One team began the investigation and search of the residence while I transported Marvin to the Juneau Correctional Center via a charter. The investigation in Hoonah took days, but the damage lasted far longer. The community was effectively without a functional police department. I scheduled Troopers from all over SE Alaska to TDY to support the community for months.
The town was in shock for a long time, but the outpouring of support for the officer’s families was truly remarkable. A few weeks after this event we all came together to remember and honor the fallen. In this town of 800 virtually everyone participated.
A Juneau Police officer and I carried the remains of the officers in a somber ceremony to help the community heal.
I have never seen such love and community unity as I saw at this event. Elders helped with planning and preparing a traditional foods potluck, others helped with logistics and lodging for visitors. It was an amazing example of the true Alaska sprit of love and community.
The weeks and months that followed this event really impacted me. I felt a strong responsibility to do what I could to protect the Troopers I supervised should something like this ever happen again.
In those days the Department of Public Safety was on a pretty tight budget, we had money for basics like soft body armor, but only a select few had the better armor that would stop the more lethal rifle rounds. I started learning about body armor and even began making my own ballistic panels. After acquiring a few sets I sent the first ones to the Troopers on Prince of Wales Island. The Troopers that serve there have fewer opportunities for backup and have major communication dead zones on the north end of the island.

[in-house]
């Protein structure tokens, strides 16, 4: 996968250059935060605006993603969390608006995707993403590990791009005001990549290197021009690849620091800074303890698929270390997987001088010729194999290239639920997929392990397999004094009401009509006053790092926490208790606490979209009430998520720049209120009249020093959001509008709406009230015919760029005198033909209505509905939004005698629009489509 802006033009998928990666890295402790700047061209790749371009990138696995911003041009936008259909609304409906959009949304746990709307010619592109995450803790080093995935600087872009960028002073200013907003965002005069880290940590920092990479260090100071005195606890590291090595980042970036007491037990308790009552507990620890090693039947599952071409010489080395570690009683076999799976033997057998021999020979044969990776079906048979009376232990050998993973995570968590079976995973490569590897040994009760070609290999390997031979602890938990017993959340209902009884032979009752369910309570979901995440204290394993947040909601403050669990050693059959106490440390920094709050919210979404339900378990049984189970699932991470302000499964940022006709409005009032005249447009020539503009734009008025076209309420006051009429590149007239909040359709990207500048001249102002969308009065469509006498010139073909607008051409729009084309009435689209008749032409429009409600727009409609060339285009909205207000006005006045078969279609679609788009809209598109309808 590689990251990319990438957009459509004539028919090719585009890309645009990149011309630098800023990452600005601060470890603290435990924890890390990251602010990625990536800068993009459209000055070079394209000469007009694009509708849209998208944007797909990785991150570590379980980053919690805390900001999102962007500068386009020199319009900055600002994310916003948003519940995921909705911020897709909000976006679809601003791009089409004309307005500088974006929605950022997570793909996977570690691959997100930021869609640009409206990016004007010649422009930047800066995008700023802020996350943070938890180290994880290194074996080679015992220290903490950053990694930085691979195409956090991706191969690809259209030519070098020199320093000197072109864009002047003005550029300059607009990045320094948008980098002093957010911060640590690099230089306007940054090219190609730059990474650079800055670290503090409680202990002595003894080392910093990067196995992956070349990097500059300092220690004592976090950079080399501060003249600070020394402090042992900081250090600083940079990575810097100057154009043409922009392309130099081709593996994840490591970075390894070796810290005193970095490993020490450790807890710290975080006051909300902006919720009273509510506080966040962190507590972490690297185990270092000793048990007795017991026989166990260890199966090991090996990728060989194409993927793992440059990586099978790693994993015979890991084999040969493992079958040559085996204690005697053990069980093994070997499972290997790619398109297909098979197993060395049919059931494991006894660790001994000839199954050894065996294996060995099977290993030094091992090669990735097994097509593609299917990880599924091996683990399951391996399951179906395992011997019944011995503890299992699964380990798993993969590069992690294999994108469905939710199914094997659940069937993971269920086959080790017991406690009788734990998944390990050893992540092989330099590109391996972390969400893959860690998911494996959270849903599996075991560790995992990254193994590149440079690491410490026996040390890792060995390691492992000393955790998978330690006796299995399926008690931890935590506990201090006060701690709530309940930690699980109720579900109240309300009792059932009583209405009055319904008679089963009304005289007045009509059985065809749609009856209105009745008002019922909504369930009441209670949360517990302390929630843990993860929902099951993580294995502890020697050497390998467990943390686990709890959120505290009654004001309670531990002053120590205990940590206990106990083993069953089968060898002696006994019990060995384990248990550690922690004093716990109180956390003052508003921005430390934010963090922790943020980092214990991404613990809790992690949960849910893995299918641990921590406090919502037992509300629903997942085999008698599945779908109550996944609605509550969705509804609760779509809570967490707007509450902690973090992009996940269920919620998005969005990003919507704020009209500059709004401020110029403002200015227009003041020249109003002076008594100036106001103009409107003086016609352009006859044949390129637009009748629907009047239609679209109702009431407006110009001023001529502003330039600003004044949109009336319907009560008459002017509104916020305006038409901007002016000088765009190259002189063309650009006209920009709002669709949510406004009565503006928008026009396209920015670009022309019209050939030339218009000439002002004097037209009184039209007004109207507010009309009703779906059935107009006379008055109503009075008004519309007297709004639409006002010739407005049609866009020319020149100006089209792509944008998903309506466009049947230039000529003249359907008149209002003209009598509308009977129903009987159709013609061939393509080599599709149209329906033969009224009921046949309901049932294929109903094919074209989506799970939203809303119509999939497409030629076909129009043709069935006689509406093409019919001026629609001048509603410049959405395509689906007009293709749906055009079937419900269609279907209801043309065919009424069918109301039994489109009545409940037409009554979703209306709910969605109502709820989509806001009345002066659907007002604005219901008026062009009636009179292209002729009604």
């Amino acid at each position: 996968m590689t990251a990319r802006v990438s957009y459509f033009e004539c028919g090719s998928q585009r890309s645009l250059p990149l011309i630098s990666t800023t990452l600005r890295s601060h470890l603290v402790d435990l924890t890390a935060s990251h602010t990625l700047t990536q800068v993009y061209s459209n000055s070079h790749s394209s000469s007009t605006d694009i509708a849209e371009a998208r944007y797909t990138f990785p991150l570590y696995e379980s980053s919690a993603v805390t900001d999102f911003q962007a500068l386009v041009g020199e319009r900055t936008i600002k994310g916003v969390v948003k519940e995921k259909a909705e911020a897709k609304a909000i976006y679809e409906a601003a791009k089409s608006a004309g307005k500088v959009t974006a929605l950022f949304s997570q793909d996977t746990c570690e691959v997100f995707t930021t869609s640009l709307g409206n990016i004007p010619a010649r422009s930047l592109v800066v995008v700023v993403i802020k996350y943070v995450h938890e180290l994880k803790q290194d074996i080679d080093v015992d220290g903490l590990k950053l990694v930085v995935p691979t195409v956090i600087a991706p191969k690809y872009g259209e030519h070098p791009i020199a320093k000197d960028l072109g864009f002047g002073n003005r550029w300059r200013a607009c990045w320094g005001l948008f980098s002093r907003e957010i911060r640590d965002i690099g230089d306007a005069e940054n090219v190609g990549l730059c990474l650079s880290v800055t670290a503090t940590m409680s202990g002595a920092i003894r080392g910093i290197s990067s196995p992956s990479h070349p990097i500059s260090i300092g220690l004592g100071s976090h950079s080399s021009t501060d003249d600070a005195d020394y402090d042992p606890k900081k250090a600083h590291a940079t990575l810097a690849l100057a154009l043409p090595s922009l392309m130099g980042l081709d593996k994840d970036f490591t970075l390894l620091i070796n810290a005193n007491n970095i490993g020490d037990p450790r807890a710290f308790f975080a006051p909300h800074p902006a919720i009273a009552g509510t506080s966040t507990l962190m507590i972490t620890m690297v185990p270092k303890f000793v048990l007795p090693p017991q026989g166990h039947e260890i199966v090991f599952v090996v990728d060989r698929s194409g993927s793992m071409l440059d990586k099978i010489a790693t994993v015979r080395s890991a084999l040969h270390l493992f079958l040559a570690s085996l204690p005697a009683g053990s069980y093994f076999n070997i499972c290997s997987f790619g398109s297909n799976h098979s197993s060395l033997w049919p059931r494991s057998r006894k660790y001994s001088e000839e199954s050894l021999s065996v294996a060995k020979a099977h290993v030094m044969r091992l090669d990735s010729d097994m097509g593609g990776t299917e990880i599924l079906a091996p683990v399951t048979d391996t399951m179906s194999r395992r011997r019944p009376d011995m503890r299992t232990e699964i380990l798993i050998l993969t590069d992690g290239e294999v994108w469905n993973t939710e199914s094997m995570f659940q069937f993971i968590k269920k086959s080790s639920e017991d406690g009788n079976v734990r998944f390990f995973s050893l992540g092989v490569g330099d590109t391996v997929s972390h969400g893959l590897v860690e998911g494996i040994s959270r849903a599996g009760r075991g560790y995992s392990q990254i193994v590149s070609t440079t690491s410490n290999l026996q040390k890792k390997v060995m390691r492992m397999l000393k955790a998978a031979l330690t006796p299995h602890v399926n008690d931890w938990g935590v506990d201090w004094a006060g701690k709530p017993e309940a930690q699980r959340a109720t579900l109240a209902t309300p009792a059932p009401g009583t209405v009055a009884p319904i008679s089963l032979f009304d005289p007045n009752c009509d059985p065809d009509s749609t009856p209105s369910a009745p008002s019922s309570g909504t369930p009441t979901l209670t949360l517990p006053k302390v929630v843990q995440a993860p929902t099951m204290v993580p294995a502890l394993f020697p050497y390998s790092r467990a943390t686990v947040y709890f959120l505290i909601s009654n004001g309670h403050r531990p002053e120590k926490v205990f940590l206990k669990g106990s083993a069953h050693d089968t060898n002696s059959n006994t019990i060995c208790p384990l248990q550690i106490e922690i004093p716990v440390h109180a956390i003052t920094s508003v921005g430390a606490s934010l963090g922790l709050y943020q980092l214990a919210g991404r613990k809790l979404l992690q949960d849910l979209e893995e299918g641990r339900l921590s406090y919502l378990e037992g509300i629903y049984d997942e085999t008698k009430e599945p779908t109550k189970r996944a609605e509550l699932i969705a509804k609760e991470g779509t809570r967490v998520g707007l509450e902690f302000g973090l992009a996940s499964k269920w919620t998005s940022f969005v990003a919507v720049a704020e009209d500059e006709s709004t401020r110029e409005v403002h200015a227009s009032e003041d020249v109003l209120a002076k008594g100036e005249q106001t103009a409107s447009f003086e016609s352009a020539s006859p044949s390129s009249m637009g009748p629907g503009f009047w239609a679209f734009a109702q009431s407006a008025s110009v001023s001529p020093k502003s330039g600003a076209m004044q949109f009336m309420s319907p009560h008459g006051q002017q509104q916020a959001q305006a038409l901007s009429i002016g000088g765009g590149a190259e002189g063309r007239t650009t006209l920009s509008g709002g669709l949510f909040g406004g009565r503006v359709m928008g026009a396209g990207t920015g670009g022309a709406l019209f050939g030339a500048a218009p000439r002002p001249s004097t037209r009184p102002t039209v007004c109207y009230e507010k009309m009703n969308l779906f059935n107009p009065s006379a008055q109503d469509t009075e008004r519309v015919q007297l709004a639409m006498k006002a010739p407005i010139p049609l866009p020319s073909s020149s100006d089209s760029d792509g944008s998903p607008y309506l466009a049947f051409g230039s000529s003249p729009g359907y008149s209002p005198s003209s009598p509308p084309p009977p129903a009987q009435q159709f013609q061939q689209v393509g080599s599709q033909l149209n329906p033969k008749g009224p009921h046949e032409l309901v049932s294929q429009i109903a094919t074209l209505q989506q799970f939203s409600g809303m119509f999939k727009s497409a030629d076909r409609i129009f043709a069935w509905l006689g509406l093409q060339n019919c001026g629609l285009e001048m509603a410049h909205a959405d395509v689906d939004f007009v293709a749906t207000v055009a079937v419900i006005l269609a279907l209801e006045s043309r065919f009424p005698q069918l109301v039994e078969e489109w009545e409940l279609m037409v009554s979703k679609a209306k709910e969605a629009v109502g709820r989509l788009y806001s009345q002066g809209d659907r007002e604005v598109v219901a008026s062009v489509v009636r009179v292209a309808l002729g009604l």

I also began researching armored vehicles… the Troopers had none in those days. One would have been ideal in the Hoonah event as officers could have approached close to the house, observed and remained in safety. Over the years in Ketchikan we experienced several dangerous situations in which having the option of a protected vehicle would have been a good tool for officer safety.
I learned that a few departments across the country were using old military vehicles, demilitarized and equipped for law enforcement purposes. One such community was the San Francisco Police Department.
In various forums on the internet I learned that this was considered the “Poor Mans/Department’s” armored vehicle. Police armored vehicles were just starting to become a thing across the country, but were extremely expensive; in many cases exceeding a quarter million dollars.
The SFPD vehicle was an old British Alvis Saracen APC or Lite Tank to those in the UK. These vehicles were built in the years following WWII and were relatively inexpensive to acquire. After significant searching, I found a posting in a military forum about a person in the Midwest that had one on a farm. I contacted him, negotiated a price and purchased the vehicle.